Judging by the crowded sessions at the American Library Association’s Midwinter Meeting last January in Seattle, e-books remain the most contested topic among public librarians.

It’s not just who is in, who is out (which publishers are licensing to libraries), it’s also the chaotic pricing. A title may come on the market at $84, then at some point drop to $45. Occasionally, vendors will announce “pop-up” sales, offering steep discounts on selected titles for a brief period. Like stockbrokers, acquisition librarians these days need running feeds on their desktops, reporting the fluctuating prices of popular titles. “Grisham’s The Litigators down to $29? I’m in for 14!”

Underneath the acquisitions hoopla is the gnawing anxiety that libraries don’t own the content they are paying for, whatever some publishers may say. There is also the growing concern that e-book pricing is eroding the buying power of libraries: an $85 e-book price point means less of everything, books and media, and as a result some libraries are starting to see an overall decline in circulation. Many librarians have reported pulling back from e-book ordering recently, and have begun investing that money into print again, looking for that bigger circulation bang.

Into this fray rides Jamie LaRue, director of Colorado’s Douglas County Libraries (DCL), with a much-discussed e-book strategy for libraries that is bold, innovative, and well developed—and one that restores a measure of pride to a profession feeling pretty bruised.

LaRue held librarians enthralled at two different sessions at ALA Midwinter, and libraries across the country are taking notice; the Califa Group, California’s largest library consortium, is adopting his model. But, as a public library director myself, I’m still left to wonder: in moving ahead with a new e-book model, could LaRue be pushing library collections backward?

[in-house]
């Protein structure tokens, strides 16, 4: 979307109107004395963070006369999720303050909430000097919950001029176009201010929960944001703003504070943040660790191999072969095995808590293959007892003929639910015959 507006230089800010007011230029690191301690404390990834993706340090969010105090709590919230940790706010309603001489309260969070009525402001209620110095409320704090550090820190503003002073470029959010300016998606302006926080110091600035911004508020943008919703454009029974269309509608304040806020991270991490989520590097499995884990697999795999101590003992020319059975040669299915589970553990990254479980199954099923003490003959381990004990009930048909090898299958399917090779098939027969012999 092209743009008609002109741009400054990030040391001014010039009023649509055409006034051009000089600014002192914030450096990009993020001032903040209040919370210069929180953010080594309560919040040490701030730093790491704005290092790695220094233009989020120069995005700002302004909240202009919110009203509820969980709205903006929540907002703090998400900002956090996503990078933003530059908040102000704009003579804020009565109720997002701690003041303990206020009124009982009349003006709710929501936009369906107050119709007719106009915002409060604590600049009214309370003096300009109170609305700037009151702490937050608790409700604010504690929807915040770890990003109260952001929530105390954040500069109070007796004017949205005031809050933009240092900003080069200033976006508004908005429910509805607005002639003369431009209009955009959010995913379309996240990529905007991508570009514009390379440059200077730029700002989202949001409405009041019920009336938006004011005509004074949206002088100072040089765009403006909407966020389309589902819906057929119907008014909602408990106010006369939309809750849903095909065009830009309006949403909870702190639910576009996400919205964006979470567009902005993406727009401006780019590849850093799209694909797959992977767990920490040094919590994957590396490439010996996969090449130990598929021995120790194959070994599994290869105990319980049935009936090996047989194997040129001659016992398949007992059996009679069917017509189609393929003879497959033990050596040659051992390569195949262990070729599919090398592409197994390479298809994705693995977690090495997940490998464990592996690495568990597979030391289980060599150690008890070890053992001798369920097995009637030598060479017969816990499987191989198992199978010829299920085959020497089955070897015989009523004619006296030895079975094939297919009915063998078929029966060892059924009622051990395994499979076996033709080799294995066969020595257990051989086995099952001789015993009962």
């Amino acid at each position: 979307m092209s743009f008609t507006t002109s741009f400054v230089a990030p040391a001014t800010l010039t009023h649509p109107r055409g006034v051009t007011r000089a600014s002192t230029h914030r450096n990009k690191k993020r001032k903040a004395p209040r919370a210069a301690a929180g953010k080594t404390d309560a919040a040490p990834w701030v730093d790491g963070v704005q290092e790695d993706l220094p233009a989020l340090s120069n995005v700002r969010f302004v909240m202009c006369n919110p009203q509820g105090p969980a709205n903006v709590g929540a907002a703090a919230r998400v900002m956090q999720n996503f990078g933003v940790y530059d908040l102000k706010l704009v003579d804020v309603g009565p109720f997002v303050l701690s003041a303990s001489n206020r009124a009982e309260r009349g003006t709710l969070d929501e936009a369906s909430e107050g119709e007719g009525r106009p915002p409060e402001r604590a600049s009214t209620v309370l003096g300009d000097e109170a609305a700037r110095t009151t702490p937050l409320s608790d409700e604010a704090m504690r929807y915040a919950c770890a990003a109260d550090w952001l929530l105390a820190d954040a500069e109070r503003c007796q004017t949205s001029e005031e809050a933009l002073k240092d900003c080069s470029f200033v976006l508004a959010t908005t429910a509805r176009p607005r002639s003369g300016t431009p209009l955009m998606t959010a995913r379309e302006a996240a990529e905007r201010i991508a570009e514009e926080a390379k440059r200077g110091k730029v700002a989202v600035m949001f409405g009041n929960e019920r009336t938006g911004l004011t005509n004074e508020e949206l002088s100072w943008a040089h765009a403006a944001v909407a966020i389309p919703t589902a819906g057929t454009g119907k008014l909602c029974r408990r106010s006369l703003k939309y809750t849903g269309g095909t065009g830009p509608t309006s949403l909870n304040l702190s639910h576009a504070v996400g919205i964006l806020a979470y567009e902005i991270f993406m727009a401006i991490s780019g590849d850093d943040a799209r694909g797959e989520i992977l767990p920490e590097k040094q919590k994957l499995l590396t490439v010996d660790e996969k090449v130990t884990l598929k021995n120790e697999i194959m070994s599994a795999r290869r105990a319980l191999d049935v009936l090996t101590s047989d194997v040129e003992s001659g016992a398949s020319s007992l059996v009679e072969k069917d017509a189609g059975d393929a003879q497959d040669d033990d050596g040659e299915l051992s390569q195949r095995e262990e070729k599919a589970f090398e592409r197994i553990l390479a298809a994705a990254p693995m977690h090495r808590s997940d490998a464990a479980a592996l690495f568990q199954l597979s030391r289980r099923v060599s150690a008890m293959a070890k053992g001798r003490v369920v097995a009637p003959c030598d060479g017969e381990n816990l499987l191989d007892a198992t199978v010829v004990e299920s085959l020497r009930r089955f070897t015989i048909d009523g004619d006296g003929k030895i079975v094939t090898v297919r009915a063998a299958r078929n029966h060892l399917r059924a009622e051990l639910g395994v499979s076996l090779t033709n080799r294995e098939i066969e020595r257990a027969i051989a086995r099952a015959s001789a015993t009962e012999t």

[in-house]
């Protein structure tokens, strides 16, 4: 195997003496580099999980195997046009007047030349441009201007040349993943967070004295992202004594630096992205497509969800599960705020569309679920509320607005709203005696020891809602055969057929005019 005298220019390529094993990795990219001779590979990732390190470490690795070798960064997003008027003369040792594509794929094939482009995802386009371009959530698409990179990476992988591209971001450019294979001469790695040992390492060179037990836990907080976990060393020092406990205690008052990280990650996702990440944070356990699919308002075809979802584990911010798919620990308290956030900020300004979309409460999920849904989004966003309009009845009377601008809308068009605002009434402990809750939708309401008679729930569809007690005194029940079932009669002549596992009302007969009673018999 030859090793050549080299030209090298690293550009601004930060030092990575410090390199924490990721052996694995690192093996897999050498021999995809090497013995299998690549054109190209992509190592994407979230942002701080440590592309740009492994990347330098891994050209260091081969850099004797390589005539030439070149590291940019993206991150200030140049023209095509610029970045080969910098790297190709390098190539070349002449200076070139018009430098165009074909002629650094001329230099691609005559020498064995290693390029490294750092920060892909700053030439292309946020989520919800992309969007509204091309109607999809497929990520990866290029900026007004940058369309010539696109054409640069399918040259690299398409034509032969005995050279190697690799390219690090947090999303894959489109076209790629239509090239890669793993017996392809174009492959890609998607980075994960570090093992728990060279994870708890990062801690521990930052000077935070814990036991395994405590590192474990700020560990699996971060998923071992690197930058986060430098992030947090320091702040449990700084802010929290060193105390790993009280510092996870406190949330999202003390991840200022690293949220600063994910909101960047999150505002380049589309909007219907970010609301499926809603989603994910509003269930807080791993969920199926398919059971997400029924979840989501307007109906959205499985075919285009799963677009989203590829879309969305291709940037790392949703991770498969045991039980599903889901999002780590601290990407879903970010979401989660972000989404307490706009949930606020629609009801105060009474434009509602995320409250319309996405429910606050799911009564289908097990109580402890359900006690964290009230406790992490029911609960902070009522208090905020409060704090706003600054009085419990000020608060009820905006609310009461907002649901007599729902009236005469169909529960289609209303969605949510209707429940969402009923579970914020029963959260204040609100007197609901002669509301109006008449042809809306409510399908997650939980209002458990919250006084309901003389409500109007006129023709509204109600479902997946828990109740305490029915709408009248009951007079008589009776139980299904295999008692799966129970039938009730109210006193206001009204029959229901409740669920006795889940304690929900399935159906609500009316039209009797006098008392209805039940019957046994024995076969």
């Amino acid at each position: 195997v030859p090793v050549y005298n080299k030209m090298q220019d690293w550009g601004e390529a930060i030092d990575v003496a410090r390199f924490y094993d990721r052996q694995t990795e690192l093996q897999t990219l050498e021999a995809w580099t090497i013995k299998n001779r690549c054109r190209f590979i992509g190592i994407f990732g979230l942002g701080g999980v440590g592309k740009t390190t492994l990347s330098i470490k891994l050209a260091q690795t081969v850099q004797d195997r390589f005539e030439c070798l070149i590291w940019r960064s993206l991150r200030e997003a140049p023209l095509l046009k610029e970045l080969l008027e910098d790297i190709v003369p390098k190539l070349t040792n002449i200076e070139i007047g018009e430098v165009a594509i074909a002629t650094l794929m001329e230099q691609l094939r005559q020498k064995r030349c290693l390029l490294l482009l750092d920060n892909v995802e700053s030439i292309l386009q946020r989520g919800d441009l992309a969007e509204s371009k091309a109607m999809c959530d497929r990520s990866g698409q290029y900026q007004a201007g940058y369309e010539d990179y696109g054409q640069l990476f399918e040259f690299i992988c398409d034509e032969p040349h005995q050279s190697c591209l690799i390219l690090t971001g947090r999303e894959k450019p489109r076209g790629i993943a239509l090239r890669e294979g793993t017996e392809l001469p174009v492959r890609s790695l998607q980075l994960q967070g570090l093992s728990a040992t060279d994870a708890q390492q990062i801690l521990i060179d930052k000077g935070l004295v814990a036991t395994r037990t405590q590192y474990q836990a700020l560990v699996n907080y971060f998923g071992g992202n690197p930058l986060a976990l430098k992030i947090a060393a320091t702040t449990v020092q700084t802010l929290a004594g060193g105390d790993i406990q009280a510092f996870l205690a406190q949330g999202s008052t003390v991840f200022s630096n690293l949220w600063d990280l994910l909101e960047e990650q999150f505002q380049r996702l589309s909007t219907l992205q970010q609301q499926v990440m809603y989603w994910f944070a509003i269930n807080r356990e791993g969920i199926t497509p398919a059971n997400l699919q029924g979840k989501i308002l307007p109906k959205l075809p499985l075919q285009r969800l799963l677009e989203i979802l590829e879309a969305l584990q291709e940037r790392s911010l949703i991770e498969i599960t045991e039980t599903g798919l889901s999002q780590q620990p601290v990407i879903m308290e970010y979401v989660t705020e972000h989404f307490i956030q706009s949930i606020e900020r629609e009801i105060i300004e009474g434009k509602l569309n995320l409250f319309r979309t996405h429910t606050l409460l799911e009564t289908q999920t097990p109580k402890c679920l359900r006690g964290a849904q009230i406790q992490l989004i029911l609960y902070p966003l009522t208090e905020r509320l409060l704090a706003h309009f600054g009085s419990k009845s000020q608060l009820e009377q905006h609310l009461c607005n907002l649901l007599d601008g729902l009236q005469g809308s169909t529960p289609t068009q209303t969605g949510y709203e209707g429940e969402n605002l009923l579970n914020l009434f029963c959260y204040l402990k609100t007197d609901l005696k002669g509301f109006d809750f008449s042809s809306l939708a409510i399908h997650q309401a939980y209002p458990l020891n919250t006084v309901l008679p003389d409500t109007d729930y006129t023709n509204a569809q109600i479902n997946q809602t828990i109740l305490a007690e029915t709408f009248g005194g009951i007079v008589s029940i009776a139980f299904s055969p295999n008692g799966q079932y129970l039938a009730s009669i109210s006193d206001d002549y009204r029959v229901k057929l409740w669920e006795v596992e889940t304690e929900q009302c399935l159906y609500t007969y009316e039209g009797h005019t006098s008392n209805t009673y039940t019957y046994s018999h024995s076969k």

Infrastructure First

Serving an affluent, totally wired population of 300,000, the seven-branch DCL system was ripe for e-book experimentation. Well funded—with a materials budget of $3.3 million—the library was an early adopter of e-books, and remains both an Overdrive and 3M customer. Furthermore, DCL has LaRue, an entrepreneurial director, who has assembled a like-minded team.

So when the e-book drama with libraries began, LaRue went to his board and got its blessing to invest in the technology and software for DCL to host its own e-book platform. The library system acquired an Adobe Content Server, a MySQL server, and VuFind, a discovery layer that provides a unified, simplified front end, serving up results from the catalogue and the e-book collections in one user-friendly set.

By 2011, the infrastructure was in place, and DCL was ready to acquire content—but what content? Today, DCL spends over $700,000 a year on e-books, a considerable portion of which goes to publishers other than the big six. Under associate director Rochelle Logan, the library is acquiring e-books from over 800 publishers, including some midsized but mostly small and regional presses. And, to me, therein lies a problem. To support its idealistic e-book strategy, is DCL reduced to acquiring books that, frankly, will interest few readers—digital versions of what librarians kindly call shelf-sitters?